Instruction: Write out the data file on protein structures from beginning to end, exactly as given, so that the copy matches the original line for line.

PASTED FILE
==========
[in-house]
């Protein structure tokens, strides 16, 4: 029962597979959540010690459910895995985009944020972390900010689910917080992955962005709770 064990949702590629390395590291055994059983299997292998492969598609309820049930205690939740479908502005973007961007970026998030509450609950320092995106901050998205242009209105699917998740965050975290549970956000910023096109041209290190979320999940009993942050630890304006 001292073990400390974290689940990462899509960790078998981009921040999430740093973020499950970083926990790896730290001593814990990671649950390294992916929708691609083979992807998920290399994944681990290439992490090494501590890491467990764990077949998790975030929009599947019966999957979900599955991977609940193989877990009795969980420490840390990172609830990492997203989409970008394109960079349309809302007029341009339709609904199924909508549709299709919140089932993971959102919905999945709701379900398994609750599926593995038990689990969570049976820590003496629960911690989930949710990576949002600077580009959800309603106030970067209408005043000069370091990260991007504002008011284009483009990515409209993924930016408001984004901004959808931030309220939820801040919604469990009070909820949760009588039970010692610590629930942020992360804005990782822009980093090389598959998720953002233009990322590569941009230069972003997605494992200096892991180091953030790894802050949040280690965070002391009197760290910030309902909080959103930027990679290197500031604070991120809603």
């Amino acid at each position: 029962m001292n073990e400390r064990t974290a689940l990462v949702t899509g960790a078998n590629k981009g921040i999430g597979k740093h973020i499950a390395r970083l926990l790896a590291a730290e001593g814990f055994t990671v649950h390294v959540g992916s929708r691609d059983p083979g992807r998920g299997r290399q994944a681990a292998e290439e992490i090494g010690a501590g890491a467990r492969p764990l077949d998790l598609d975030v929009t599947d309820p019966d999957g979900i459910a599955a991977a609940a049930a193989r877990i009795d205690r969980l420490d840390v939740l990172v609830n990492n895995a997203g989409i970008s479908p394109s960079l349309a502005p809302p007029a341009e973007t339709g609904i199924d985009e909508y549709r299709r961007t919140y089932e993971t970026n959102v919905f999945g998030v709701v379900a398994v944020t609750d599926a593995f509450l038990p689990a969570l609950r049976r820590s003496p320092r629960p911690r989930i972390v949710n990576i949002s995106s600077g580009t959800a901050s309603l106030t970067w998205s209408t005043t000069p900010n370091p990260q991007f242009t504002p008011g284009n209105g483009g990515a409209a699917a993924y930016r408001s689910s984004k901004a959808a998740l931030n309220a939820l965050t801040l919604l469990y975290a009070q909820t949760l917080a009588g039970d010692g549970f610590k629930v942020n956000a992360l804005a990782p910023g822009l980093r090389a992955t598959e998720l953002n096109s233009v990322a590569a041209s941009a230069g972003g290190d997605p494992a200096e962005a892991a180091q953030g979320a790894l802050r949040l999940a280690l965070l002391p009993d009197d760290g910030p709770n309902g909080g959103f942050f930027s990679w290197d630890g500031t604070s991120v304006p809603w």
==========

[in-house]
């Protein structure tokens, strides 16, 4: 029962597979959540010690459910895995985009944020972390900010689910917080992955962005709770 064990949702590629390395590291055994059983299997292998492969598609309820049930205690939740479908502005973007961007970026998030509450609950320092995106901050998205242009209105699917998740965050975290549970956000910023096109041209290190979320999940009993942050630890304006 001292073990400390974290689940990462899509960790078998981009921040999430740093973020499950970083926990790896730290001593814990990671649950390294992916929708691609083979992807998920290399994944681990290439992490090494501590890491467990764990077949998790975030929009599947019966999957979900599955991977609940193989877990009795969980420490840390990172609830990492997203989409970008394109960079349309809302007029341009339709609904199924909508549709299709919140089932993971959102919905999945709701379900398994609750599926593995038990689990969570049976820590003496629960911690989930949710990576949002600077580009959800309603106030970067209408005043000069370091990260991007504002008011284009483009990515409209993924930016408001984004901004959808931030309220939820801040919604469990009070909820949760009588039970010692610590629930942020992360804005990782822009980093090389598959998720953002233009990322590569941009230069972003997605494992200096892991180091953030790894802050949040280690965070002391009197760290910030309902909080959103930027990679290197500031604070991120809603």
């Amino acid at each position: 029962m001292n073990e400390r064990t974290a689940l990462v949702t899509g960790a078998n590629k981009g921040i999430g597979k740093h973020i499950a390395r970083l926990l790896a590291a730290e001593g814990f055994t990671v649950h390294v959540g992916s929708r691609d059983p083979g992807r998920g299997r290399q994944a681990a292998e290439e992490i090494g010690a501590g890491a467990r492969p764990l077949d998790l598609d975030v929009t599947d309820p019966d999957g979900i459910a599955a991977a609940a049930a193989r877990i009795d205690r969980l420490d840390v939740l990172v609830n990492n895995a997203g989409i970008s479908p394109s960079l349309a502005p809302p007029a341009e973007t339709g609904i199924d985009e909508y549709r299709r961007t919140y089932e993971t970026n959102v919905f999945g998030v709701v379900a398994v944020t609750d599926a593995f509450l038990p689990a969570l609950r049976r820590s003496p320092r629960p911690r989930i972390v949710n990576i949002s995106s600077g580009t959800a901050s309603l106030t970067w998205s209408t005043t000069p900010n370091p990260q991007f242009t504002p008011g284009n209105g483009g990515a409209a699917a993924y930016r408001s689910s984004k901004a959808a998740l931030n309220a939820l965050t801040l919604l469990y975290a009070q909820t949760l917080a009588g039970d010692g549970f610590k629930v942020n956000a992360l804005a990782p910023g822009l980093r090389a992955t598959e998720l953002n096109s233009v990322a590569a041209s941009a230069g972003g290190d997605p494992a200096e962005a892991a180091q953030g979320a790894l802050r949040l999940a280690l965070l002391p009993d009197d760290g910030p709770n309902g909080g959103f942050f930027s990679w290197d630890g500031t604070s991120v304006p809603w």